Blog Share

It’s common for bloggers to share the writing of others once in a while and I decided today to share a post written by my daughter on a most relevant subject.  She only posts once in a while, but I’m definitely not the only writer in the family 🙂  Please give her post a read through and check out her blog Unapologetically Kate.

Here is a share of her post from last night:

28 years and counting. Or, “you’re still single?!”

This morning, as I awoke and rolled over in my single bed all alone, it occurred to me that I will turn 29 in just under 5 months. And for the first time in my life, I kinda freaked out a bit about a birthday.

Single

Let’s backtrack a bit, shall we?

I had my life planned out. I was going to be married by 20, maybe 21. In fact, it was a standing joke among my friends that I would be the first one to be married. By 25, I would have two kids and be dreaming of a third. I’d be one half of a pair of young, cool parents.

Isn’t that what every young woman who came of age in the early 2000’s post-millenium Church, listening to the likes of Rebecca St. James (and others who will remain un-named) dreamt about?

In my early twenties (and I say that with a somewhat detached feeling of “how am I even referring to that in the past tense”), I could laugh it all off and, as I approached 25, it quickly got pushed back to a list of things I would do by the time I was 30. “Oh well, so life didn’t go quite as I had planned when I was 15. 25 is still young! I’m not even 30 yet!”

Slowly though, it began to eat away. One wedding invitation at a time.

Each one a reminder that another wedding season had come and I wasn’t the one mailing invites.

I like to say I’ve reached the “where did everyone go?” stage of single life. Trust me, it’s a thing.  It’s what happens after everyone else has returned from Niagara Falls, hung up the white dress in the back corner of the closet, ordered the best prints to enclose in the handmade thank you notes, and settled into a life of Mr. and Mrs. coffee mugs on lazy Sunday mornings.

The single friend just wakes up the next morning with smeared mascara, a slight headache, sore feet from dancing the night away, and the distinct feeling that there really is a biological clock and the ticking just got louder (but that could just be the headache from last night).

And life continues on as it always does.

It’s also at this stage that the unsolicited advice and comments from others starts to get more frequent and pointed. I don’t need to know that by my age, you had bought a house and you had 3 children. What am I to do with that information, add it to my list of failures? As if I’m not already aware of what I haven’t accomplished? And thanks, but telling me I may need to lower my standards if I ever want a relationship isn’t helpful advice. And who is anyone else to tell me my standards are too high? It would seem that in this day and age, the very fact that I have standards means they’re too high. If I’m not willing to swipe right, there must be something wrong with me. The fact that I’m attracted to a certain type of man (the type who is comfortable shopping at Harry Rosen…oy, those tailored suits…), and very un-attracted to other types makes me choosy. The fact that I crave long-term romance and so much more than the 3-date sex rule makes me prudish, not desperate enough, and means I may be single forever.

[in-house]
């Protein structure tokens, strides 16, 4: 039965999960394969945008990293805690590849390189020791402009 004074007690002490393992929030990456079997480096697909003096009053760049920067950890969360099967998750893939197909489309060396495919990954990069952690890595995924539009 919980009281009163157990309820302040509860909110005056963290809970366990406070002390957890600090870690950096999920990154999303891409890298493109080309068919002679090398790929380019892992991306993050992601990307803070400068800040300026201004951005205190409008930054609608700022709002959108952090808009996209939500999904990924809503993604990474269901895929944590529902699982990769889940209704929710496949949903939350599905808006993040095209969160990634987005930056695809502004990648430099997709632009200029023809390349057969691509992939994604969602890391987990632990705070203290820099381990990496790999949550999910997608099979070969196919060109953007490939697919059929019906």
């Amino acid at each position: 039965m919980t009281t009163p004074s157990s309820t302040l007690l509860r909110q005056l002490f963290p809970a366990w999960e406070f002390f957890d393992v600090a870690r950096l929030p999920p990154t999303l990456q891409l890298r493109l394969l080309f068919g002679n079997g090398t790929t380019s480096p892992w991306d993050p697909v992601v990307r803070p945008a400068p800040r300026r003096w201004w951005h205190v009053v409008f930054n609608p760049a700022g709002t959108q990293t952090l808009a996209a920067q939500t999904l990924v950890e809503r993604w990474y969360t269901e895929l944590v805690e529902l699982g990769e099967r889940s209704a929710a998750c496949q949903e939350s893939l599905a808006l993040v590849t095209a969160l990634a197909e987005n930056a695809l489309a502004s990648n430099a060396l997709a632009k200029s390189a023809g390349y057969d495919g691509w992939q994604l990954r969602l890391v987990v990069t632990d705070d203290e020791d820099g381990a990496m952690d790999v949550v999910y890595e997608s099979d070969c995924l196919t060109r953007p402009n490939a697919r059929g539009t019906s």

Well if not wanting to jump into bed means I’ll be single forever, then pass the Chardonnay and for God’s sake, get me a cat, because hell no, this girl is definitely not desperate enough.

But it’s not that I think about it all the time, either. You reach a point where you go through stages of loving the freedom that comes with single-ness, and stages where you want to murder every happy couple you see with a pillowcase full of bricks. One day happy to make spontaneous plans for the weekend without having to think of anyone else, the next longing for someone to cuddle with to share body heat when it feels like Antarctica outside your back door. Simultaneously embracing the abundance of alone time, while secretly longing for the Mr. and Mrs. coffee mugs on Sunday morning. Living life in the meantime, while having no idea what the future holds.

And that’s the problem, isn’t it? Having no freaking clue what the future holds. It’s terrifying.

What I do know is that in just a few short months, I will be 29. And that scares the shit out of me.

“I think we are going to have to love ourselves. F**k.”
-Liz Tuccillo

The Meltdown

meltdown-children

Definition of meltdown

  1. 1:  the accidental melting of the core of a nuclear reactor

  2. 2:  a rapid or disastrous decline or collapse

  3. 3:  a breakdown of self-control (as from fatigue or overstimulation)

I’m sure everyone has their own experience of a meltdown or perhaps, like me, you’ve had a variety of them under differing circumstances.

I don’t remember using the term “meltdown” much, if at all, before the past few years of my life when it became the most descriptive word I could use to put a label on my complete losses of emotional control.  I know that only the third of the above definitions refers to emotions, but I would have to effectively combine all the above definitions into one to come close to some of my own experiences: the rapid collapse and melting of my core resulting in a breakdown of self-control.

I suppose I’ve had what would be considered meltdowns in the past, from frustration and exhaustion with a situation I was going through, people I was dealing with etc. when the stress became too much in the moment and overwhelmed me.  Sometimes throwing up your hands and screaming it out in the sanctuary of your own home is all you can do and you know it will pass but you need to get it out so you can breathe again and think a little more clearly.